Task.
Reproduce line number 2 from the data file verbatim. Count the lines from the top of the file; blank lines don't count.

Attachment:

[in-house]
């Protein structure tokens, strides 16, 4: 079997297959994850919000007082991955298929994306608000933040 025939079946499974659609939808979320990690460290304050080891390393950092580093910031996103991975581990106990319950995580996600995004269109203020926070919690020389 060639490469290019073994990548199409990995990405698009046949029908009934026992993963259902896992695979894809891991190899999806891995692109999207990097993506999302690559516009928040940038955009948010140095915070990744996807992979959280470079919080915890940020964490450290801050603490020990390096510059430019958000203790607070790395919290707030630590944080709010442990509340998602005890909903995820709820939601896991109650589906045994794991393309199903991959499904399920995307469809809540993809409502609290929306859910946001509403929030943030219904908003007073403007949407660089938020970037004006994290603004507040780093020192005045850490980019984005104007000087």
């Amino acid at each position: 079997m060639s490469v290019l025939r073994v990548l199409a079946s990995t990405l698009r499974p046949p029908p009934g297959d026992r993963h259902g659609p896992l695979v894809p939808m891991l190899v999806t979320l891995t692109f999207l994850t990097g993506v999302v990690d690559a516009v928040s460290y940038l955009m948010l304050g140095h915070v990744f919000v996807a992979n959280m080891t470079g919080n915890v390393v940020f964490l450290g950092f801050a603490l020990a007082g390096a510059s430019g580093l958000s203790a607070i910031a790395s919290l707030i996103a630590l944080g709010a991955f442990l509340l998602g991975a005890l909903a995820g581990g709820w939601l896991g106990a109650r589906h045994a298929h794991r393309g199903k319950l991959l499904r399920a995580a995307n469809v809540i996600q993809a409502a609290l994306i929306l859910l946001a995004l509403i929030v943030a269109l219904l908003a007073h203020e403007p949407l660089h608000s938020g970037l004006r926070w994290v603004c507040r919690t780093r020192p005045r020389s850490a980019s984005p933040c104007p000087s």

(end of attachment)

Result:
């Protein structure tokens, strides 16, 4: 079997297959994850919000007082991955298929994306608000933040 025939079946499974659609939808979320990690460290304050080891390393950092580093910031996103991975581990106990319950995580996600995004269109203020926070919690020389 060639490469290019073994990548199409990995990405698009046949029908009934026992993963259902896992695979894809891991190899999806891995692109999207990097993506999302690559516009928040940038955009948010140095915070990744996807992979959280470079919080915890940020964490450290801050603490020990390096510059430019958000203790607070790395919290707030630590944080709010442990509340998602005890909903995820709820939601896991109650589906045994794991393309199903991959499904399920995307469809809540993809409502609290929306859910946001509403929030943030219904908003007073403007949407660089938020970037004006994290603004507040780093020192005045850490980019984005104007000087």